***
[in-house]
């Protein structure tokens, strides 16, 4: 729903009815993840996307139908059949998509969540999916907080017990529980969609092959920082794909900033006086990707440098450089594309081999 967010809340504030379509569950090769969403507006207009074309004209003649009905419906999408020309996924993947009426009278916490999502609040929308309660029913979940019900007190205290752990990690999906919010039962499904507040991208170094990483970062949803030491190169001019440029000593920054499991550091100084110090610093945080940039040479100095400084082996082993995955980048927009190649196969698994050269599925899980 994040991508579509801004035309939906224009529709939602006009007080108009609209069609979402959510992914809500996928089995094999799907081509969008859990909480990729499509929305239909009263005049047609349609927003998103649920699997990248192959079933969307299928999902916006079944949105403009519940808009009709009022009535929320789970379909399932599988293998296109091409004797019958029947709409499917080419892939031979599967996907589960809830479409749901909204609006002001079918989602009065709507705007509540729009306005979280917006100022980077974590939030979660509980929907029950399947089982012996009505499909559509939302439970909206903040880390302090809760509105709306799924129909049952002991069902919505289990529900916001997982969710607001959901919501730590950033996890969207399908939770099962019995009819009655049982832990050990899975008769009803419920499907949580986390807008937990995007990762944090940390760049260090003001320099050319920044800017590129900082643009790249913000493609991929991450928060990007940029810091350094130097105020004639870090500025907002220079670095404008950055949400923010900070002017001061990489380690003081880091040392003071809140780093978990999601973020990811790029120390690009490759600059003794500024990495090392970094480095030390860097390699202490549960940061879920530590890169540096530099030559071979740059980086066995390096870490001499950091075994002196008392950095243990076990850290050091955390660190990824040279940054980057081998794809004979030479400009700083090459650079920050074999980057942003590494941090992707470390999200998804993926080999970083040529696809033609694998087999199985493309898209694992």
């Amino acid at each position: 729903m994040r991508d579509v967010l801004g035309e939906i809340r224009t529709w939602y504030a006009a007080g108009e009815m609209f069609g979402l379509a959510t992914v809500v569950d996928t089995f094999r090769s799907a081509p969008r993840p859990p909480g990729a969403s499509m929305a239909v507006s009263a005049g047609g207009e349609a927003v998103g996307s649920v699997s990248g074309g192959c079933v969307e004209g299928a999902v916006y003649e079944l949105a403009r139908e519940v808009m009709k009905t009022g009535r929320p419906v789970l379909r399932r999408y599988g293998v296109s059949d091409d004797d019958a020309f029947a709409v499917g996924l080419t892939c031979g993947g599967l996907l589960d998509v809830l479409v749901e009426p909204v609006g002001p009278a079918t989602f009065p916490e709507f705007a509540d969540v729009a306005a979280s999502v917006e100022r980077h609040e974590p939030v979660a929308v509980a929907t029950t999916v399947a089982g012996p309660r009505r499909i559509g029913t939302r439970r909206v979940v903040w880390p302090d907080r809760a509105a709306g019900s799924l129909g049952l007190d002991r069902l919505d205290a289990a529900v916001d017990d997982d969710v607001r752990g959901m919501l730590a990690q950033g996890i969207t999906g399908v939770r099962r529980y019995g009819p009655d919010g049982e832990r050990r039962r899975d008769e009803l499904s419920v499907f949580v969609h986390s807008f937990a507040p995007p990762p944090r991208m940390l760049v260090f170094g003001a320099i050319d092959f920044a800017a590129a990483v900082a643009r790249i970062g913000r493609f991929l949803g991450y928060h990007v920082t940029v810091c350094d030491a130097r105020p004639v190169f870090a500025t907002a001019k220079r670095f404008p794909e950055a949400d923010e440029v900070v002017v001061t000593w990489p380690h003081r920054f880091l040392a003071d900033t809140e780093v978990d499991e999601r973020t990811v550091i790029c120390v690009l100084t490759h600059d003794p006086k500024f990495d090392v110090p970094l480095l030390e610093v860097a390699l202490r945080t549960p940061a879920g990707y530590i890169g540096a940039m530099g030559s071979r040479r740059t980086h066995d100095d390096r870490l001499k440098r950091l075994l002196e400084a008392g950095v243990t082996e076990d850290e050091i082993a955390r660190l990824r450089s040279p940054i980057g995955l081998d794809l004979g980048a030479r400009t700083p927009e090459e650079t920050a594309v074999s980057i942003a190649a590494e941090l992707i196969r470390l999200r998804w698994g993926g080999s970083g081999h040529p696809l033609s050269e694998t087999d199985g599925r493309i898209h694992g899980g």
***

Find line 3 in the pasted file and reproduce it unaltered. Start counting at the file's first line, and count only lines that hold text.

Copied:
């Amino acid at each position: 729903m994040r991508d579509v967010l801004g035309e939906i809340r224009t529709w939602y504030a006009a007080g108009e009815m609209f069609g979402l379509a959510t992914v809500v569950d996928t089995f094999r090769s799907a081509p969008r993840p859990p909480g990729a969403s499509m929305a239909v507006s009263a005049g047609g207009e349609a927003v998103g996307s649920v699997s990248g074309g192959c079933v969307e004209g299928a999902v916006y003649e079944l949105a403009r139908e519940v808009m009709k009905t009022g009535r929320p419906v789970l379909r399932r999408y599988g293998v296109s059949d091409d004797d019958a020309f029947a709409v499917g996924l080419t892939c031979g993947g599967l996907l589960d998509v809830l479409v749901e009426p909204v609006g002001p009278a079918t989602f009065p916490e709507f705007a509540d969540v729009a306005a979280s999502v917006e100022r980077h609040e974590p939030v979660a929308v509980a929907t029950t999916v399947a089982g012996p309660r009505r499909i559509g029913t939302r439970r909206v979940v903040w880390p302090d907080r809760a509105a709306g019900s799924l129909g049952l007190d002991r069902l919505d205290a289990a529900v916001d017990d997982d969710v607001r752990g959901m919501l730590a990690q950033g996890i969207t999906g399908v939770r099962r529980y019995g009819p009655d919010g049982e832990r050990r039962r899975d008769e009803l499904s419920v499907f949580v969609h986390s807008f937990a507040p995007p990762p944090r991208m940390l760049v260090f170094g003001a320099i050319d092959f920044a800017a590129a990483v900082a643009r790249i970062g913000r493609f991929l949803g991450y928060h990007v920082t940029v810091c350094d030491a130097r105020p004639v190169f870090a500025t907002a001019k220079r670095f404008p794909e950055a949400d923010e440029v900070v002017v001061t000593w990489p380690h003081r920054f880091l040392a003071d900033t809140e780093v978990d499991e999601r973020t990811v550091i790029c120390v690009l100084t490759h600059d003794p006086k500024f990495d090392v110090p970094l480095l030390e610093v860097a390699l202490r945080t549960p940061a879920g990707y530590i890169g540096a940039m530099g030559s071979r040479r740059t980086h066995d100095d390096r870490l001499k440098r950091l075994l002196e400084a008392g950095v243990t082996e076990d850290e050091i082993a955390r660190l990824r450089s040279p940054i980057g995955l081998d794809l004979g980048a030479r400009t700083p927009e090459e650079t920050a594309v074999s980057i942003a190649a590494e941090l992707i196969r470390l999200r998804w698994g993926g080999s970083g081999h040529p696809l033609s050269e694998t087999d199985g599925r493309i898209h694992g899980g």